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According to PwC, nearly 40% of businesses report that the greatest barrier to launching green initiatives is getting the funding. A lack of budget should not be a hindrance.
There are a few eco-friendly refinements that can be made to your mail processes that do not break the bank. At the same time, these modifications can drive indirect benefits, such as increasing revenue and productivity. Here are five refinements to consider:
1. Target mail efficiently. In the United States, approximately 5.6 million tons of direct mail ends up in landfills annually. What’s more is that 44% of direct mail is thrown away without being opened, alluding to the fact that this mail is unwanted.
To reduce this waste, use segmentation, modeling, and the Direct Marketing Association's (DMA's) mail preference service. Segmentation and modeling identify your targeted audience, while DMA’s program prevents companies from sending communications to individuals who are not interested. These refinements reduce the volume of mail being sent and, simultaneously, provide higher quality prospects, which can boost engagement and sales.
2. Leverage personalization. Consider personalizing your communications to avoid mail being labeled as junk. There is no gain in having a mailing go straight to the landfill. Adding content based on a recipient’s gender, age, preferences, and past company history provides the personalization that the average consumer expects today. Consumers’ tolerance for non-relevant information is decreasing rapidly. According to the CMO Council, 54% of consumers say they'd consider ending a relationship with a brand that does not provide personalization. Despite improving the customer experience, research conducted by Econsultancy shows that only 19% of businesses leverage customization. Personalization—if done right—reduces the number of touchpoints required to close a sale and, ultimately, can result in less mailings.
3. Household your mailings. According to Novitex data, approximately 20 grams of CO2 is generated with the distribution of each letter mail on average. To put this in tangible terms, New York University reports that direct mail creates as much greenhouse gas emissions as 3.7 million cars annually.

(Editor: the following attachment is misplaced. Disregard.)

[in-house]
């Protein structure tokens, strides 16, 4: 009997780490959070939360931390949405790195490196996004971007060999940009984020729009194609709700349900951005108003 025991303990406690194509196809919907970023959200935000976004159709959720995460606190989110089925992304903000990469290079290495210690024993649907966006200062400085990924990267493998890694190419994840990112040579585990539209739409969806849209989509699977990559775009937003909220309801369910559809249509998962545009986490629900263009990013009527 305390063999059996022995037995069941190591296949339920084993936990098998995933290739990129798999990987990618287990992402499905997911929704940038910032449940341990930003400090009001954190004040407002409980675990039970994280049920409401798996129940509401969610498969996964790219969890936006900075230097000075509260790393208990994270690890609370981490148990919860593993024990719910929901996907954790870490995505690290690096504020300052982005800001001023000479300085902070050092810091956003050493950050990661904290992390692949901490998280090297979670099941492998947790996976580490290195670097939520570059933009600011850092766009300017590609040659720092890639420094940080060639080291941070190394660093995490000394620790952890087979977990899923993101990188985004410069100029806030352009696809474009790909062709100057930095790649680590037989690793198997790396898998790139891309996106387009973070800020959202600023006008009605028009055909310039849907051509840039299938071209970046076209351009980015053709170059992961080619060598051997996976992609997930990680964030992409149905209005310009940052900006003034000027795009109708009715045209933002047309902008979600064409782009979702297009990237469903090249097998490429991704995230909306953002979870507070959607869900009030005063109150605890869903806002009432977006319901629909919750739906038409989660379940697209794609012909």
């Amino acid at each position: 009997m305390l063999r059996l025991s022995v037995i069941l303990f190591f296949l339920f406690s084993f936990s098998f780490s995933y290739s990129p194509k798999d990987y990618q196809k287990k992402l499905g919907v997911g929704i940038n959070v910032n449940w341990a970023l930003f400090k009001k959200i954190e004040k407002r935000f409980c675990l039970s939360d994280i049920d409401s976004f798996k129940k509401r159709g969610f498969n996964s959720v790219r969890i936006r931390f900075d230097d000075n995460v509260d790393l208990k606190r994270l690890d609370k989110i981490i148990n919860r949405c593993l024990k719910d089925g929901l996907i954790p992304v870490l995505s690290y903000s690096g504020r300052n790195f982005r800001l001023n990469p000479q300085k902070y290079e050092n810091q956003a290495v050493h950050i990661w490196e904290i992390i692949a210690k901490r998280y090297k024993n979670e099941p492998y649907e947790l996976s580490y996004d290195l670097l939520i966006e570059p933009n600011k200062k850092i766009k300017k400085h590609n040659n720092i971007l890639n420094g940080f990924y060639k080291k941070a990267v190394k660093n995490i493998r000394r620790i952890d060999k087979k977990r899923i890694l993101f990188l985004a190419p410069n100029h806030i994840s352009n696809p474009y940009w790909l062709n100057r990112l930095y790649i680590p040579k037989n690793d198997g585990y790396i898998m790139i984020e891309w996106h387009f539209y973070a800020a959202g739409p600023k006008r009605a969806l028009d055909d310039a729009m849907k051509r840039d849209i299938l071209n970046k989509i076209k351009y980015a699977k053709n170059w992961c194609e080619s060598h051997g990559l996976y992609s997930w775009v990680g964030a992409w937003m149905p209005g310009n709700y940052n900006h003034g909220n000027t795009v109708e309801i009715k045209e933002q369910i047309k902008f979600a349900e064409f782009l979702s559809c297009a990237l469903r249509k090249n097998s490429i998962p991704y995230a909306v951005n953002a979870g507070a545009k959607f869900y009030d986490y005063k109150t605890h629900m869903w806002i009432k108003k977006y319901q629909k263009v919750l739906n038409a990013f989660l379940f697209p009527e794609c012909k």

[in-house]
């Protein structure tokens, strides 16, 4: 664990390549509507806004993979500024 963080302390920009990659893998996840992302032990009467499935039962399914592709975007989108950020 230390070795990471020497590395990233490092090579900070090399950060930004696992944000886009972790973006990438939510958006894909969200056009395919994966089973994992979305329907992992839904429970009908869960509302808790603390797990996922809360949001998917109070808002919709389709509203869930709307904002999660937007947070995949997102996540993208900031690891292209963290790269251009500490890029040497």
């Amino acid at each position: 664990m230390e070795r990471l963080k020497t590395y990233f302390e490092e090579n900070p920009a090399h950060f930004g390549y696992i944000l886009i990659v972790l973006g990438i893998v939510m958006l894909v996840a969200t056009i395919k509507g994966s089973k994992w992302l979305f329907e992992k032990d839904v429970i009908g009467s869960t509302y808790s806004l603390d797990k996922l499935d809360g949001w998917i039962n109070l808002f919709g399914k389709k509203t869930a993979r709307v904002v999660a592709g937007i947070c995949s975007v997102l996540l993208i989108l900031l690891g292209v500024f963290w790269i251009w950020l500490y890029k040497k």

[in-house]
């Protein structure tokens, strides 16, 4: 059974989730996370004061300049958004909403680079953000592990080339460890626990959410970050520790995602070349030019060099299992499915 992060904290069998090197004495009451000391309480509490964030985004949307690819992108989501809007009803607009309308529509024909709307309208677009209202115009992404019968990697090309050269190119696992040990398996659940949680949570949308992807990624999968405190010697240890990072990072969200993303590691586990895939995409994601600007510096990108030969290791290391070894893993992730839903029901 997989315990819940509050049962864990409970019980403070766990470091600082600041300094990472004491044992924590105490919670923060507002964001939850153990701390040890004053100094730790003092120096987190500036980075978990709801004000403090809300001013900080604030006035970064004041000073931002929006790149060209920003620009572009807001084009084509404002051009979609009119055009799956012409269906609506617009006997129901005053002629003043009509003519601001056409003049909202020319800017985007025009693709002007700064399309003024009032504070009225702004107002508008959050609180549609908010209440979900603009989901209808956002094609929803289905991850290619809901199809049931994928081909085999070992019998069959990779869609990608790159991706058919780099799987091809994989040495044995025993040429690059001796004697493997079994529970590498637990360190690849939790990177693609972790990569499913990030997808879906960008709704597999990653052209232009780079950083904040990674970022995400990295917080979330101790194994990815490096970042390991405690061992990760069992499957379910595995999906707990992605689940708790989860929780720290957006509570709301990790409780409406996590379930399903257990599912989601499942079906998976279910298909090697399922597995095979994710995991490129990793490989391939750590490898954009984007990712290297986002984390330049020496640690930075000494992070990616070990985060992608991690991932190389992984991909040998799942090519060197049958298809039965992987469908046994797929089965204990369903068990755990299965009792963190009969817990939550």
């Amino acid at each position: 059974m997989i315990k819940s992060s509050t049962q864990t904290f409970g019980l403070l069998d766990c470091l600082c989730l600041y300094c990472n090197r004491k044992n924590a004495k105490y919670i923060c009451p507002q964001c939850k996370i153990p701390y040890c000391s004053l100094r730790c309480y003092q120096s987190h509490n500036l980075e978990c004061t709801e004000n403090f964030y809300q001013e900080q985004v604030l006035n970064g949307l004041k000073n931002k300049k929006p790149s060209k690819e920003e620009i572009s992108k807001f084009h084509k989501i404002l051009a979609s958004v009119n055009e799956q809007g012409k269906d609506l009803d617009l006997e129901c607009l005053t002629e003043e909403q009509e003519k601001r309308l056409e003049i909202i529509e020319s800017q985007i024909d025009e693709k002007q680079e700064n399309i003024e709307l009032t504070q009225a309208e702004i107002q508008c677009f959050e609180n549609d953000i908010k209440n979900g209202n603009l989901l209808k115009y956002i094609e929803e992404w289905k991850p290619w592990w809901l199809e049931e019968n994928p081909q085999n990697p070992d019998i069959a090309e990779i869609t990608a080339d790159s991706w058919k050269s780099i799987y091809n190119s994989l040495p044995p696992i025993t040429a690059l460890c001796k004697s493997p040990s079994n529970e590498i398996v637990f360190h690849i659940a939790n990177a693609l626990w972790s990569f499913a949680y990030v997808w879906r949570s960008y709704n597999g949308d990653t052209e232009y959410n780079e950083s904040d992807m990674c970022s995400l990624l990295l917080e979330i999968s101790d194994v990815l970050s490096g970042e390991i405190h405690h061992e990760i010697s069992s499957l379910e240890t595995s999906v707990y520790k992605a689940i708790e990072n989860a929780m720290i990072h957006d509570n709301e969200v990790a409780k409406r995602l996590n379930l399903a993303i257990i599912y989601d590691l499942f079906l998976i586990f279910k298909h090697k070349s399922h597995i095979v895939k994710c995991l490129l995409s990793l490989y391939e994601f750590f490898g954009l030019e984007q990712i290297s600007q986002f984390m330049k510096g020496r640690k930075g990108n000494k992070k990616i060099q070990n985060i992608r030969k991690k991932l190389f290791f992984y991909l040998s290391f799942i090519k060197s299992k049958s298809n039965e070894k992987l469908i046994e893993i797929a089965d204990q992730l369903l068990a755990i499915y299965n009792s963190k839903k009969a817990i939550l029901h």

One way to reduce mail’s impact on the environment is to household, the practice of combining documents that have the same attributes into the same envelope or combining documents that have the same delivery address. This solution reduces the number of envelopes mailed, the materials used and emissions. An indirect benefit is that householding also reduces postage costs.
4. Utilize data hygiene practices. Approximately, eight percent of all mail does not get delivered, amounting to 1.45 billion pieces of "undeliverable as addressed" mail annually. It would be easy to assume that end recipients update and/or correct their addresses for the important items, such as bank statements, insurance documents and tax forms. This is not always the case. Before the Internal Revenue Service (IRS) implemented programs to reduce returned mail, the agency sent roughly 200 million pieces of mail with 19.3 million pieces being returned each year. That is almost a 10% return rate. Having to resend these pieces resulted in unnecessary environmental waste and use of materials. Plus, the returned mail cost the IRS approximately $57.9 million.
Leverage the National Change of Address (NCOA) Link System to minimize your returned mail. The system is maintained by the United States Postal Service and provides updated information for individuals, families and businesses who have filed a change of address. The system identifies and corrects address errors before mail enters the mailstream.
5. Test mailings. Before fully deploying, send out a small batch test to determine that the mailing’s content drives the desired outcome and that the return rate is minimal. Make sure that the testing group is large enough to provide valid results and is an exact statistical replica of your total list. If the test is successful, roll the mailing out. If it is not, adjust the mailing so you are not throwing away valuable resources.
Ken Bechard is the Vice President and General Manager of Off-site Operations at Novitex Enterprise Solutions. He is responsible for the development and implementation of all customer communication engagements. Ken has a track record of designing Six Sigma solutions that improve both operational performance and financial value. For more information, visit www.novitex.com.